As we saw in last week’s blog the customer experience is a determining factor of how customers rate your business and is essential to grow your business. The better the customer experience, the more loyal they will be to your brand and the more they will promote it.
To ensure the best possible customer experience you firstly need to know and understand your individual customer needs and expectations. Secondly, map your customer journey so you can tune your communications adequately to these specific needs depending on the stage in which the customer finds himself throughout the customer journey. A (potential) customer at the brink of buying your products will most likely be looking for different information than a customer who has been using your products for quite some time but might need specific maintenance guidelines.
So syncing your communications with your customer journey starts with using correct data. Unfortunately a lot of organizations fail to even get these basics right. Every year since his wife gave birth to his son, our CTO David has been receiving emails from his health insurance fund informing him about breastfeeding and pregnancy ailments. Something’s off here. First of all, the department that sends out these emails should know that he’s a man. Secondly, he has been receiving this kind of emails for the past four years. His son is 3,5 now. They should know this as well.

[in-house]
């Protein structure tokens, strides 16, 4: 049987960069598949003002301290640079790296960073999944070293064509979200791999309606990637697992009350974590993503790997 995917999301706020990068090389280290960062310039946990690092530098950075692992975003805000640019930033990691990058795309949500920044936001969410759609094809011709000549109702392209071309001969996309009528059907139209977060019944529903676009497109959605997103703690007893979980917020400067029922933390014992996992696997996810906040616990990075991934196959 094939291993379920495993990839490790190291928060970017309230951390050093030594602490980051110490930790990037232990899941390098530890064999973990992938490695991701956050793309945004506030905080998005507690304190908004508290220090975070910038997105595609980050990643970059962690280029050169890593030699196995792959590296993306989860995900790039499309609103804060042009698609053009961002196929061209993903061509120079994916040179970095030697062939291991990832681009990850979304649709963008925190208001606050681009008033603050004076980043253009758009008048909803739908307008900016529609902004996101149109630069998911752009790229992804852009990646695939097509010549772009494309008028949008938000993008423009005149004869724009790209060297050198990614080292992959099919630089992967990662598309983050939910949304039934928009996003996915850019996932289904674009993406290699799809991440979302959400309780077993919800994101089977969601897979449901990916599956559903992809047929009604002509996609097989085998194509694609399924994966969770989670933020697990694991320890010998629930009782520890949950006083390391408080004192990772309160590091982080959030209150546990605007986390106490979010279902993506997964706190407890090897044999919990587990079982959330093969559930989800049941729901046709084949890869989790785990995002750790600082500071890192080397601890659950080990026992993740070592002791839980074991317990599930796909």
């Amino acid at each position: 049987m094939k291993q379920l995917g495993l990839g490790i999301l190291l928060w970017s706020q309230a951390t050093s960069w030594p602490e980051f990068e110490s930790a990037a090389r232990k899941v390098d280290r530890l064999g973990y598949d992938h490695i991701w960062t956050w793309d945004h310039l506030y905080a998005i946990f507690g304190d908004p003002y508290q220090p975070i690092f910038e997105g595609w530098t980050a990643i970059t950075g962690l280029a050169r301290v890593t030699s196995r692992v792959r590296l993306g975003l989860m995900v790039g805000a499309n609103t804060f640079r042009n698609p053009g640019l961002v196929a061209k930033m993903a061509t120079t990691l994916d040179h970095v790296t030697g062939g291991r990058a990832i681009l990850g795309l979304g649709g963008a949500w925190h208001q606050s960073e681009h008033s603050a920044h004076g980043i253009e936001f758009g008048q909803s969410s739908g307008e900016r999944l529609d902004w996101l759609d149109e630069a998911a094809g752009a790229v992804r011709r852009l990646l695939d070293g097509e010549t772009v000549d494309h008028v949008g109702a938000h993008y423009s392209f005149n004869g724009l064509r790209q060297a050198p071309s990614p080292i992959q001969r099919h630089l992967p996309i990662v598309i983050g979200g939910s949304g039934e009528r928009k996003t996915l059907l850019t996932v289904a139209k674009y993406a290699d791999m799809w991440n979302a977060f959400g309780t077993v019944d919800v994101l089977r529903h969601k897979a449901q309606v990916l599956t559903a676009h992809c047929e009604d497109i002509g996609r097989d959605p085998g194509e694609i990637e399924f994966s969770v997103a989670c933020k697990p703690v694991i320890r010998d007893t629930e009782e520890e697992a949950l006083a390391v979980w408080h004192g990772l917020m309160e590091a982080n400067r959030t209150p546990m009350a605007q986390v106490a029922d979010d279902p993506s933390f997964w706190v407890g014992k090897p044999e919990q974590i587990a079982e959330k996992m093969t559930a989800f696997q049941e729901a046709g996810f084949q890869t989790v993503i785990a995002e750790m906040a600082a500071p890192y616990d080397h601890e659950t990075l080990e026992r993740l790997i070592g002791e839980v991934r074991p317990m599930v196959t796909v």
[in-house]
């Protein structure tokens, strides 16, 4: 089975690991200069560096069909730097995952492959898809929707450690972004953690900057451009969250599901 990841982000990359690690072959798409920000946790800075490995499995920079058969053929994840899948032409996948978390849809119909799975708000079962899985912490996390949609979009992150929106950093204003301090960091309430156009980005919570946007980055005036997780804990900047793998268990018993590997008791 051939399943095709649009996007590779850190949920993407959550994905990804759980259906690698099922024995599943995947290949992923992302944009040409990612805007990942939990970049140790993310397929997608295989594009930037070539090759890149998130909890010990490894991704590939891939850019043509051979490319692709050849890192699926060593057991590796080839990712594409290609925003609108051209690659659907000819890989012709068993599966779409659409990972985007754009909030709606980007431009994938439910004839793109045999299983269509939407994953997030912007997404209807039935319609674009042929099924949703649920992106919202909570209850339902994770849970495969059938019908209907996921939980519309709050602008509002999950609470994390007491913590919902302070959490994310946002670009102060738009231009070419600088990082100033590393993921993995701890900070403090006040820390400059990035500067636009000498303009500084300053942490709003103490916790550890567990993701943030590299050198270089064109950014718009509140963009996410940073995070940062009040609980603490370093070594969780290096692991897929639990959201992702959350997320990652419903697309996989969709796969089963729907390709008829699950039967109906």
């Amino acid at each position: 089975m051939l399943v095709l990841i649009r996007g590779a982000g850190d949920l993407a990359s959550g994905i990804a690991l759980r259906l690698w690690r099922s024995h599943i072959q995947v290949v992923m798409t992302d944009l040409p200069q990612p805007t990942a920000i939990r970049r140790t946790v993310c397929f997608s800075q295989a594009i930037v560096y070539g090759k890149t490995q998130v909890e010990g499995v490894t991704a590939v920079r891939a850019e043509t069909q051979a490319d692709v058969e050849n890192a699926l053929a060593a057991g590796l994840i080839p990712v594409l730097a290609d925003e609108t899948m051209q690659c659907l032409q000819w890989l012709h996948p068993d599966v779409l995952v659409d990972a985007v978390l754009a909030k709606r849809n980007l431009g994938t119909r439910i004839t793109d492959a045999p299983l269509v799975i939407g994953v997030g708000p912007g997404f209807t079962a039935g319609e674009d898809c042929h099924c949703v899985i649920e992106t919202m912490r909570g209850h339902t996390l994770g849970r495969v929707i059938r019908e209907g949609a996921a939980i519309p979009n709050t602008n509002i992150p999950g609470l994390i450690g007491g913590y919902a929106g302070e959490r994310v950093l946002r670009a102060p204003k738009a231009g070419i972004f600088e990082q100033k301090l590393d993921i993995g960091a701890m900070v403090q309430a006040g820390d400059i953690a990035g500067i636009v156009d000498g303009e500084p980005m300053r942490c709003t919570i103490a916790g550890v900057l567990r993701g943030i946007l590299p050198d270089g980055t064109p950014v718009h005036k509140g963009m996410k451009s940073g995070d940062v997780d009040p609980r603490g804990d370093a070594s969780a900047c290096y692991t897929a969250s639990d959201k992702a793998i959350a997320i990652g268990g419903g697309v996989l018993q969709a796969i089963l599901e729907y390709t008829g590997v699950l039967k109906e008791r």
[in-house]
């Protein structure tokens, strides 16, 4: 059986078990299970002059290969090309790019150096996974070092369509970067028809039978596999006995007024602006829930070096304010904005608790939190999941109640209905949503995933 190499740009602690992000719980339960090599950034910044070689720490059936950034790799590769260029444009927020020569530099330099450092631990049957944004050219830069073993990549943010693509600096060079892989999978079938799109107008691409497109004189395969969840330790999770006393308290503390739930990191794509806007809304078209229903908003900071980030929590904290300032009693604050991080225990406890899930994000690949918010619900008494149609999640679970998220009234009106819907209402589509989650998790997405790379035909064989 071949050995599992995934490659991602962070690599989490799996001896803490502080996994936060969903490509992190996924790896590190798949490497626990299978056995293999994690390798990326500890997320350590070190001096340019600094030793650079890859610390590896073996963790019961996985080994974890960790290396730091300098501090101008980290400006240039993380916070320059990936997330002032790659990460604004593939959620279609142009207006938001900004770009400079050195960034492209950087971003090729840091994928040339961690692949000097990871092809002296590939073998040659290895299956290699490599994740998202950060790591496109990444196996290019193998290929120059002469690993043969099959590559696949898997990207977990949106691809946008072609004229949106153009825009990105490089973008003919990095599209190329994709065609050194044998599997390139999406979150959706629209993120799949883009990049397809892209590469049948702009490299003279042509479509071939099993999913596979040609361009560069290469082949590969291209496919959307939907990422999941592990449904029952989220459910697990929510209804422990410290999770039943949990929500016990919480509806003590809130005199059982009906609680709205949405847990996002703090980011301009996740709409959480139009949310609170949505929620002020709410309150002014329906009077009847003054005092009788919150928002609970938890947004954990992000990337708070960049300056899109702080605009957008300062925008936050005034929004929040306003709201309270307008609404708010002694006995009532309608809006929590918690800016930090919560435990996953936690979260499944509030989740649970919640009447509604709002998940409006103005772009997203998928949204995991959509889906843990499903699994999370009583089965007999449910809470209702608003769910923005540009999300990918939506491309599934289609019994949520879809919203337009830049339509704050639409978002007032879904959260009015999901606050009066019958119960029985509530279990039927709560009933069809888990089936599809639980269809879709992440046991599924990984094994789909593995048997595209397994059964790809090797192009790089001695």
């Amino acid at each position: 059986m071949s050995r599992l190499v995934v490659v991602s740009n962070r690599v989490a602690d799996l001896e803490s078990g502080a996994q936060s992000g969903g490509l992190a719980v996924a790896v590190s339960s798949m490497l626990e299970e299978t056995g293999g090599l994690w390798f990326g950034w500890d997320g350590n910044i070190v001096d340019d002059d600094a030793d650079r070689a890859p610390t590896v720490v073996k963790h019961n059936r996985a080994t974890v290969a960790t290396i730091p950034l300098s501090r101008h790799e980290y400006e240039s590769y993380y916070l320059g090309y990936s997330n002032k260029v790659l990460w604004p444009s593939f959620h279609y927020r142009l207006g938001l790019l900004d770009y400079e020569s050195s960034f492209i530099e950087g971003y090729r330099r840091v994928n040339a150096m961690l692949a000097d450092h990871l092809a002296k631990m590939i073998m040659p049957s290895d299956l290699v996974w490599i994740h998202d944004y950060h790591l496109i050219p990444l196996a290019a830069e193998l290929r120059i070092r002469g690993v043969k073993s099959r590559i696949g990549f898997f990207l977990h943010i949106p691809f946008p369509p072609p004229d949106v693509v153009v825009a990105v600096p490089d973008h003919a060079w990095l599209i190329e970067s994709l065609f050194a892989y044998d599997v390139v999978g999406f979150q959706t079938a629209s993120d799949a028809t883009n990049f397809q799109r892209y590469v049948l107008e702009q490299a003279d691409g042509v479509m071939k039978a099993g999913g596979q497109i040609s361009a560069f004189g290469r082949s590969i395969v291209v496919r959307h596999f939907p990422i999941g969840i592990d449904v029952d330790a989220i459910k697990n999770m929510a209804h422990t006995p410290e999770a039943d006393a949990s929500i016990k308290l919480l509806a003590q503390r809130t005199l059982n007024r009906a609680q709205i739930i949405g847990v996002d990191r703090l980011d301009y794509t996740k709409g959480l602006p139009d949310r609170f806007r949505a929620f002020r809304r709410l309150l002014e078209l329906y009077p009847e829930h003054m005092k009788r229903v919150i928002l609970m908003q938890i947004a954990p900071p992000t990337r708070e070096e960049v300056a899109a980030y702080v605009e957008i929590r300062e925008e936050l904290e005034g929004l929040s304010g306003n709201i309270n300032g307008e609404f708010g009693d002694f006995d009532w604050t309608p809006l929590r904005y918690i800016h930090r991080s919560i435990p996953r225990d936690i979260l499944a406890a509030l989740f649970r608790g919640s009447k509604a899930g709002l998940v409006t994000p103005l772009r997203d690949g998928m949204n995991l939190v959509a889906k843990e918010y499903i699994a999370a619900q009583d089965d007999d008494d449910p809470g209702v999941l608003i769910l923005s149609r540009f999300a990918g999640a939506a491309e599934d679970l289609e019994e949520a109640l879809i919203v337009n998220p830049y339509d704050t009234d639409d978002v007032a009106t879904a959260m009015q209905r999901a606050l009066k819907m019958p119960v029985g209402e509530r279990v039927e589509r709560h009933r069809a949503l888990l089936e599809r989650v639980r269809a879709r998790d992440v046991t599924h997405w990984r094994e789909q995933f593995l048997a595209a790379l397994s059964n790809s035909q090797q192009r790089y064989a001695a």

Customer journey consistency
Although the need for information, guidelines and overall communications might change for customers in different parts of the customer journey, it’s important that you as a business ensure that the customer journey remains consistent. A customer decides to rely on your services based on a certain first positive impression you left and it’s extremely unpleasing to see that impression fade as the customer journey worsens.
Take a look at this boring invoice. Can you guess from which premium coffee brand this is? When you’ve seen the quality brochures and a handsome movie star suavely whisper “… , what else?” on TV, you know this invoice is a far cry from your initial customer expectations. Post-purchase service communications are often generated through legacy back office systems, but it’s doubtful that the style of this invoice represents the brand as it was intended by marketing.
When you aim for customer loyalty and customer retention, this is a real no-go if you wish to build a predictable and satisfactory customer experience as well as a fine reputation for your brand over a longer period of time.